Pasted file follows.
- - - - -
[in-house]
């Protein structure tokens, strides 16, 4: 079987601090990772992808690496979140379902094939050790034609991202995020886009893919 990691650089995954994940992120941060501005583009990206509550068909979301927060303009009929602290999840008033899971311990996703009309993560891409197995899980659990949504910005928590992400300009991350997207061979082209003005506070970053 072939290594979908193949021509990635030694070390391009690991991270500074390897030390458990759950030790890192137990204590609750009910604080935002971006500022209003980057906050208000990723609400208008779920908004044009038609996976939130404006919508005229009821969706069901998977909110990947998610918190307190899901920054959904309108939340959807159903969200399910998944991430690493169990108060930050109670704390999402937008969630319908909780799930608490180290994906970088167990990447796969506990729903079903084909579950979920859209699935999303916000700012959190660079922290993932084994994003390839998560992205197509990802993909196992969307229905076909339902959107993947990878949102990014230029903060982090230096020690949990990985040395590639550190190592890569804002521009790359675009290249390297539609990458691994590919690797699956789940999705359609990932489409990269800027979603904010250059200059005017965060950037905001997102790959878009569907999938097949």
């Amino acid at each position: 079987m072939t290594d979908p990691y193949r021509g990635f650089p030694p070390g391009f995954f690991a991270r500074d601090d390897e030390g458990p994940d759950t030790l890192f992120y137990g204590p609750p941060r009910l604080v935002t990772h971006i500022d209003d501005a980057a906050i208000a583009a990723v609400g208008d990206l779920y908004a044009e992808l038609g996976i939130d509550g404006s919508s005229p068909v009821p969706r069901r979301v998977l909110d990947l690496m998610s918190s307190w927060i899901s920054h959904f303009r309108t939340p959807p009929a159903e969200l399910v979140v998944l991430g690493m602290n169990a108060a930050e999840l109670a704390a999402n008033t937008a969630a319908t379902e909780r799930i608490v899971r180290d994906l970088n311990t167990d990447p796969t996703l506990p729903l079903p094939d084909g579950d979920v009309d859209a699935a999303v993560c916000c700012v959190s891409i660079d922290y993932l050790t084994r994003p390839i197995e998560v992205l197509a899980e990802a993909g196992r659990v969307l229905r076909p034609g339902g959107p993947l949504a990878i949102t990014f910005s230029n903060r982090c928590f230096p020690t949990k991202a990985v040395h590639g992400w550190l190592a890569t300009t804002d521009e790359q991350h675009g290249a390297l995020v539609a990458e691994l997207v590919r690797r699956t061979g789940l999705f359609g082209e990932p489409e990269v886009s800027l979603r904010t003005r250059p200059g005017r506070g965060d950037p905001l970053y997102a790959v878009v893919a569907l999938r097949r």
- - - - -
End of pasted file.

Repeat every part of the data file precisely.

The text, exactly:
[in-house]
């Protein structure tokens, strides 16, 4: 079987601090990772992808690496979140379902094939050790034609991202995020886009893919 990691650089995954994940992120941060501005583009990206509550068909979301927060303009009929602290999840008033899971311990996703009309993560891409197995899980659990949504910005928590992400300009991350997207061979082209003005506070970053 072939290594979908193949021509990635030694070390391009690991991270500074390897030390458990759950030790890192137990204590609750009910604080935002971006500022209003980057906050208000990723609400208008779920908004044009038609996976939130404006919508005229009821969706069901998977909110990947998610918190307190899901920054959904309108939340959807159903969200399910998944991430690493169990108060930050109670704390999402937008969630319908909780799930608490180290994906970088167990990447796969506990729903079903084909579950979920859209699935999303916000700012959190660079922290993932084994994003390839998560992205197509990802993909196992969307229905076909339902959107993947990878949102990014230029903060982090230096020690949990990985040395590639550190190592890569804002521009790359675009290249390297539609990458691994590919690797699956789940999705359609990932489409990269800027979603904010250059200059005017965060950037905001997102790959878009569907999938097949």
């Amino acid at each position: 079987m072939t290594d979908p990691y193949r021509g990635f650089p030694p070390g391009f995954f690991a991270r500074d601090d390897e030390g458990p994940d759950t030790l890192f992120y137990g204590p609750p941060r009910l604080v935002t990772h971006i500022d209003d501005a980057a906050i208000a583009a990723v609400g208008d990206l779920y908004a044009e992808l038609g996976i939130d509550g404006s919508s005229p068909v009821p969706r069901r979301v998977l909110d990947l690496m998610s918190s307190w927060i899901s920054h959904f303009r309108t939340p959807p009929a159903e969200l399910v979140v998944l991430g690493m602290n169990a108060a930050e999840l109670a704390a999402n008033t937008a969630a319908t379902e909780r799930i608490v899971r180290d994906l970088n311990t167990d990447p796969t996703l506990p729903l079903p094939d084909g579950d979920v009309d859209a699935a999303v993560c916000c700012v959190s891409i660079d922290y993932l050790t084994r994003p390839i197995e998560v992205l197509a899980e990802a993909g196992r659990v969307l229905r076909p034609g339902g959107p993947l949504a990878i949102t990014f910005s230029n903060r982090c928590f230096p020690t949990k991202a990985v040395h590639g992400w550190l190592a890569t300009t804002d521009e790359q991350h675009g290249a390297l995020v539609a990458e691994l997207v590919r690797r699956t061979g789940l999705f359609g082209e990932p489409e990269v886009s800027l979603r904010t003005r250059p200059g005017r506070g965060d950037p905001l970053y997102a790959v878009v893919a569907l999938r097949r």